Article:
In the last few years much has been made of 'safe-ended' endo instruments.
This is an an attempt to add some clarity of thought to the subject.
The short simple answer is that a file without blades cannot cut.
And any portion of the file that has no blades does no cutting.
If we remove the cutting edges from the apical portion of a file it does not cut.
If we have 1.4mm of non-cutting edge on the tip of a file, the apical 1.4mm of the canal does not get larger.
In rotary instruments any attempt to force the next size instrument into thus un-enlarged area will bind the file creating an adverse torque situation.
If that part never gets any larger, then we have two options in instrument design.
If the canal is tapered and we enlarge circumferentially, then the angle of the wall of a canal relative to the non-enlarged apical portion increases.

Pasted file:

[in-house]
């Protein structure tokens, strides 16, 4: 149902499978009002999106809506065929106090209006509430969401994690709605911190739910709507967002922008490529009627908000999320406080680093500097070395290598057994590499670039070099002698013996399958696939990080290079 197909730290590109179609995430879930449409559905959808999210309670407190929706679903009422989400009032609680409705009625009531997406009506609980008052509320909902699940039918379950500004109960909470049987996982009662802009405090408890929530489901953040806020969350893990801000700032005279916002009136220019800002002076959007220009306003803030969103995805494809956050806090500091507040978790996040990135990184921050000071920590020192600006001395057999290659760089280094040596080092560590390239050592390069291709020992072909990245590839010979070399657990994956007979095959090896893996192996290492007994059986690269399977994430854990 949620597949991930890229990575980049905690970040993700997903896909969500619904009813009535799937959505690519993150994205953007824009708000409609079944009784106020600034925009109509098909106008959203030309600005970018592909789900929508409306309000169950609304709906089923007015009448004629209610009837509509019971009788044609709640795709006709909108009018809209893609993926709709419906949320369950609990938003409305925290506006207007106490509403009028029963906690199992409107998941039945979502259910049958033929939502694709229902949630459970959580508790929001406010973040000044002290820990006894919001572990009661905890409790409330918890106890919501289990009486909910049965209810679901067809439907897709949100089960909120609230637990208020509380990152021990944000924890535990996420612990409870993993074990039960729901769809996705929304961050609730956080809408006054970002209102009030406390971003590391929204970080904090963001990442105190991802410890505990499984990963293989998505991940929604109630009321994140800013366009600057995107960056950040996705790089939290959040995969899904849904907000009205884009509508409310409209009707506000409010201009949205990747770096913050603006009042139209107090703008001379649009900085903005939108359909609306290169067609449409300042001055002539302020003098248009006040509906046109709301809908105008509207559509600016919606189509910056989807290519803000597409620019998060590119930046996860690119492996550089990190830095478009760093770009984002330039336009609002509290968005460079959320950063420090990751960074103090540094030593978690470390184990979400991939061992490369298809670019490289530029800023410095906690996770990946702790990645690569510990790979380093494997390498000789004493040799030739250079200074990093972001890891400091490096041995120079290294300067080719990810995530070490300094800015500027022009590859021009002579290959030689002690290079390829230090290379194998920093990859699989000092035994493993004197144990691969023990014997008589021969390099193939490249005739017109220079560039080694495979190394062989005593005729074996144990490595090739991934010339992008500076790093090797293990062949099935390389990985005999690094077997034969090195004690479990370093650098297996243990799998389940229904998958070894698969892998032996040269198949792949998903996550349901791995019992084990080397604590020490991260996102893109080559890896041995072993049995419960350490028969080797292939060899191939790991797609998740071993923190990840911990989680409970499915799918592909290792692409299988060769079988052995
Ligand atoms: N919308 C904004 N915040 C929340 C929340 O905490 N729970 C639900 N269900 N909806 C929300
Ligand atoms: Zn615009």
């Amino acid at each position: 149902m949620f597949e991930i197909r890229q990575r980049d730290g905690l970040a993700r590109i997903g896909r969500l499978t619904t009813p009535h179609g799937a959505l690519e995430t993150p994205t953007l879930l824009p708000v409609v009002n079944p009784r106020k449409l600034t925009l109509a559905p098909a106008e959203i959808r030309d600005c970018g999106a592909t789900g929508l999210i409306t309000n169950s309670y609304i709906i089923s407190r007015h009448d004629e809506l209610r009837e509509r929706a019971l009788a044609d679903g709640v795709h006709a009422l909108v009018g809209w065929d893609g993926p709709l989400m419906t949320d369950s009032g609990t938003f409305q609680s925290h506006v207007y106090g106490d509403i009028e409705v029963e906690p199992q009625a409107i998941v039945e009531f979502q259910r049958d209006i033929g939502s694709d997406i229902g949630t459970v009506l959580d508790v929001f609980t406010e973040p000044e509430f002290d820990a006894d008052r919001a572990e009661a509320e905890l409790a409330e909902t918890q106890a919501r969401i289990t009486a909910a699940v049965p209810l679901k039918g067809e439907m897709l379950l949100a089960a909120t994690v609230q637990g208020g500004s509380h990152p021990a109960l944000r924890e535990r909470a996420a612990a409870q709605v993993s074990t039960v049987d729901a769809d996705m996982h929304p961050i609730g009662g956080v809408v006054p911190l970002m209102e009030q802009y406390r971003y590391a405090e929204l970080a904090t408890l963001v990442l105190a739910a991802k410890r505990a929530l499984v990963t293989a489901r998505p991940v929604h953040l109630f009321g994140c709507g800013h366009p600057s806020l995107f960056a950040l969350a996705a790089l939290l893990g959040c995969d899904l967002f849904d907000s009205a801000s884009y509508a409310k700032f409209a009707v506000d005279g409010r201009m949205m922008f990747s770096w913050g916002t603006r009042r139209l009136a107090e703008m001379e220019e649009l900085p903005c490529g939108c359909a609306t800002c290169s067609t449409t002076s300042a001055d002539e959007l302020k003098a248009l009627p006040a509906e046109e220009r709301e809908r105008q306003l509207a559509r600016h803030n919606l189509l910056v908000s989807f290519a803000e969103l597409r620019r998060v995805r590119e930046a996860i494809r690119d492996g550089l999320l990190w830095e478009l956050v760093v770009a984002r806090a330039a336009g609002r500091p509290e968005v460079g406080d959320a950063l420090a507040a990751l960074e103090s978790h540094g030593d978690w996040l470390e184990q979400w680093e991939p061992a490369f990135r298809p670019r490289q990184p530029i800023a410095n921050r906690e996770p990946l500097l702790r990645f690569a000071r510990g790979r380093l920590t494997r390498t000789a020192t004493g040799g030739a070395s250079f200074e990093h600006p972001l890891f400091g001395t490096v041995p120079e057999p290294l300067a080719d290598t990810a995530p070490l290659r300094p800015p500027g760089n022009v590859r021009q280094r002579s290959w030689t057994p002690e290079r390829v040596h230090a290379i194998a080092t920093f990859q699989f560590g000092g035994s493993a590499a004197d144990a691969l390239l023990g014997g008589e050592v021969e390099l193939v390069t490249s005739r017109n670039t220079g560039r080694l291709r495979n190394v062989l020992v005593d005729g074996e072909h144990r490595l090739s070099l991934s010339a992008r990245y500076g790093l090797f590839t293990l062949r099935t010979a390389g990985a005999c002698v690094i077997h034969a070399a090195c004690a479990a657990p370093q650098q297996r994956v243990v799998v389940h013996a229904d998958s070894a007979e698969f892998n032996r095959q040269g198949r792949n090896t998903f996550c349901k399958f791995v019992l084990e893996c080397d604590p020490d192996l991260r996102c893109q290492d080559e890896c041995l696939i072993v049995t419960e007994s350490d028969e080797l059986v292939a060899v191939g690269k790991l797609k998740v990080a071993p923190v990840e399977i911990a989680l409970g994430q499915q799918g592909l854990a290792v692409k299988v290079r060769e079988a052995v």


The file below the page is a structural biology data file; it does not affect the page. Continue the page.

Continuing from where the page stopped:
If the non-cutting tip of a larger file enters the un-enlarged portion as we move circumferentially around the canal, this in effect, bends the tip of the file back and forth, much as we might do in attempting to break a piece of wire by work hardening it.
If we attempt to probe an unprepared canal we are limited to lump-avoidance probing because we can never enlarge the apical portion of the canal and thus cannot move apically into the canal.
As a result we get the impression from our sense of touch that the canal is blocked as we approach the apex.